National Catholic Reporter
Subscribers only section
November 26, 2004

Letters No Nazis here

In the editorial “Catholic election follies continue” (NCR, Oct. 22), I read that in the opening paragraphs of his Oct. 1 pastoral letter “On Our Civic Responsibility for the Common Good,” St. Louis Archbishop Raymond Burke compares today’s United States to Nazi Germany.

I read Archbishop Burke’s letter and found no such statement. Nowhere does he compare the United States with Nazi Germany. He refers to Nazism in the context of Germans who had moral concerns with events in their own country’s past. He complains about the “secularism” of American culture “with its tendency to exaggerated individualism,” but there is not even an oblique reference to the Third Reich here.

I write as an outsider, as a Canadian who lobbies neither for nor against Archbishop Burke. I do expect the media, however, especially the Catholic media, to refrain from scurrilous inaccuracy.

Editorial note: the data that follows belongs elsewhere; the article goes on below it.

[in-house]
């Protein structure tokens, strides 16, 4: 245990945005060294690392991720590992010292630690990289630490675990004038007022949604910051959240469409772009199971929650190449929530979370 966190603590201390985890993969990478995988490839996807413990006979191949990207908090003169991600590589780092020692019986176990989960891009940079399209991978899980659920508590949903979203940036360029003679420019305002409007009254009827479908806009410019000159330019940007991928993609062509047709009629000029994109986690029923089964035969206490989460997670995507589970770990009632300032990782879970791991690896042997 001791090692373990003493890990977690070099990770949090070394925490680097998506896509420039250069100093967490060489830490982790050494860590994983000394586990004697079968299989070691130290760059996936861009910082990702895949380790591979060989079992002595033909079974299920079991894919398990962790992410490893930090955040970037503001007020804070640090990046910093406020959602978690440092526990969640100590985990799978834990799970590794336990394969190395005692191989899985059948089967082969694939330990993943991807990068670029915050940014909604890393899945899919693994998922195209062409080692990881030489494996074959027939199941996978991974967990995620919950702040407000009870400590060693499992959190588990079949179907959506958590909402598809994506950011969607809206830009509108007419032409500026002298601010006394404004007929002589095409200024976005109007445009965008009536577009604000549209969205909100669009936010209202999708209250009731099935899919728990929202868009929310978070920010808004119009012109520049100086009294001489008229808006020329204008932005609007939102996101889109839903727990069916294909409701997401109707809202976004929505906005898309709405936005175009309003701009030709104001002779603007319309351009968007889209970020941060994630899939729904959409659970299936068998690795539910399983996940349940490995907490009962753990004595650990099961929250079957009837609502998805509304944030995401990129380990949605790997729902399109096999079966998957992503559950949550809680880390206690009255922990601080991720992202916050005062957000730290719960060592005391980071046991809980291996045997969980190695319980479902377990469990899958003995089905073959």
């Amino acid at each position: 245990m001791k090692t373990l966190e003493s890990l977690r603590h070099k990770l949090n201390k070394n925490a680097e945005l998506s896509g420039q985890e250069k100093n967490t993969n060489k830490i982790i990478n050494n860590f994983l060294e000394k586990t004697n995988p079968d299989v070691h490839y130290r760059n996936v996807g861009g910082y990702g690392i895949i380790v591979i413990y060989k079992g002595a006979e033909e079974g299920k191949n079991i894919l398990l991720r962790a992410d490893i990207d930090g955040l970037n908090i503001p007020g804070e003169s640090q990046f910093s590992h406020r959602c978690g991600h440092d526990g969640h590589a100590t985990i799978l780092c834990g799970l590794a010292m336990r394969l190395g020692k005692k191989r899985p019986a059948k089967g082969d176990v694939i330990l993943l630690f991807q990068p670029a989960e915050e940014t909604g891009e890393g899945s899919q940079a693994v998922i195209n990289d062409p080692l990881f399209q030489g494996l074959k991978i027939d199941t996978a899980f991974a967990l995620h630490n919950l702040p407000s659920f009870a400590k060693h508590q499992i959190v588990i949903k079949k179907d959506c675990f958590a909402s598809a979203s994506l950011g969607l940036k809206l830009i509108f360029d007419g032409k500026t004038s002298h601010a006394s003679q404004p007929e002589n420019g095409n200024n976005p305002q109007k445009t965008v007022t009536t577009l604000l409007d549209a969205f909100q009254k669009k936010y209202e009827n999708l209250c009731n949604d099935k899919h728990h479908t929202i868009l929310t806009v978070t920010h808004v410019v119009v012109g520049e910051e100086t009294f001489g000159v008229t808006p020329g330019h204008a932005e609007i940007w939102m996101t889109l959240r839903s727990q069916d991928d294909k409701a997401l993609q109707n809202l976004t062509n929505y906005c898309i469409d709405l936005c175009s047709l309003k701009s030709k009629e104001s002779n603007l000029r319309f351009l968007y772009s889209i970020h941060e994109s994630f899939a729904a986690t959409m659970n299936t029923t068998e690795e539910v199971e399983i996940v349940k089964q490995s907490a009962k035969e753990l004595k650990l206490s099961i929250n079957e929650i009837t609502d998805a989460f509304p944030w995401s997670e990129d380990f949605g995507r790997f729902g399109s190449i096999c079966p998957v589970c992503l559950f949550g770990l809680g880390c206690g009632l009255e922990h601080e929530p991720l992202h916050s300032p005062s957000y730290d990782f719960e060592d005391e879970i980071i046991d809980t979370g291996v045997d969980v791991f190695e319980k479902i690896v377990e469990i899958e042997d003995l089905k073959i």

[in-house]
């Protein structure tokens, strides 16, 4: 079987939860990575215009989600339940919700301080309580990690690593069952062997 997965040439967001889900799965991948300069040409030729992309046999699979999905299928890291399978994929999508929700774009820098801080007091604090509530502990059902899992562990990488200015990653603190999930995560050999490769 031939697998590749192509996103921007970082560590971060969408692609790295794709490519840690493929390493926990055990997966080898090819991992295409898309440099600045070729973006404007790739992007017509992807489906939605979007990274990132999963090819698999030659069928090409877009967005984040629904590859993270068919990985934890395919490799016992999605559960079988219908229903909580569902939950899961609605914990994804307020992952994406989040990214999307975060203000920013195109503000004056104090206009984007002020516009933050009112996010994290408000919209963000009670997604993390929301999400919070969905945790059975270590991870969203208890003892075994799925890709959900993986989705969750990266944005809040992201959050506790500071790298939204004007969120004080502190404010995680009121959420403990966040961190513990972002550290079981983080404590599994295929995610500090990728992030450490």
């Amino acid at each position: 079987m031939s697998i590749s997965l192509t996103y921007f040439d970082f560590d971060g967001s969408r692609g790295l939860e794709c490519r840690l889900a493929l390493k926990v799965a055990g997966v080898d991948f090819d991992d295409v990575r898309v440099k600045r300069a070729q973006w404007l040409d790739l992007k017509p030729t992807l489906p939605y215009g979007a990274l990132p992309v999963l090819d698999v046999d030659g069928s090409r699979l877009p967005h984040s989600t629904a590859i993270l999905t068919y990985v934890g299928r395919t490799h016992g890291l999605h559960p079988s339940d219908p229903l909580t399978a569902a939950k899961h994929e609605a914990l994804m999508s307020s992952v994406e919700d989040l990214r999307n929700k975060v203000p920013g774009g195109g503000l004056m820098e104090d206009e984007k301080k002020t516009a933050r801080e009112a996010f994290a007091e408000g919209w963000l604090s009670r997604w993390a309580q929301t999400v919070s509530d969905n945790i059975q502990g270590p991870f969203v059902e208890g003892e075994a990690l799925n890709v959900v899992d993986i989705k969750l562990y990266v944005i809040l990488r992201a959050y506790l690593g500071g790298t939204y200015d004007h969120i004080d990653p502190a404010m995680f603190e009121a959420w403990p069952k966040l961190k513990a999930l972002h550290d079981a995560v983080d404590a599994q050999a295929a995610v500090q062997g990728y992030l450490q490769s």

Burnaby, British Columbia, Canada

Hilmar Pabel is associate professor of history at Simon Fraser University in Burnaby.

The editors respond: Far from “scurrilous inaccuracy,” a fair reading of St. Louis Archbishop Raymond Burke’s letter offers more than an “oblique reference to the Third Reich.” Burke is clearly equating the evils of Nazism with the evils of abortion in the United States. In the editorial, we said Burke was over the top. Mr. Pabel is free to disagree with that characterization, but it is a fair one -- even an unavoidable one.

Communion denial

An overwhelming sadness came over me while reading “A pro-choice Catholic politician speaks out” by John Hottinger (NCR, Oct. 22).

I imagined the deep pain I would have felt had I been denied Communion at my mother’s funeral. When we bring our dead for burial, we need support for our loss and understanding for our pain. The purpose of a funeral is to comfort the living and pray for the dead. What comfort did this priest give? Where was his sensitivity to the needs of the bereaved family? Where is this priest’s compassion?

Keller, Texas

Priests and marriage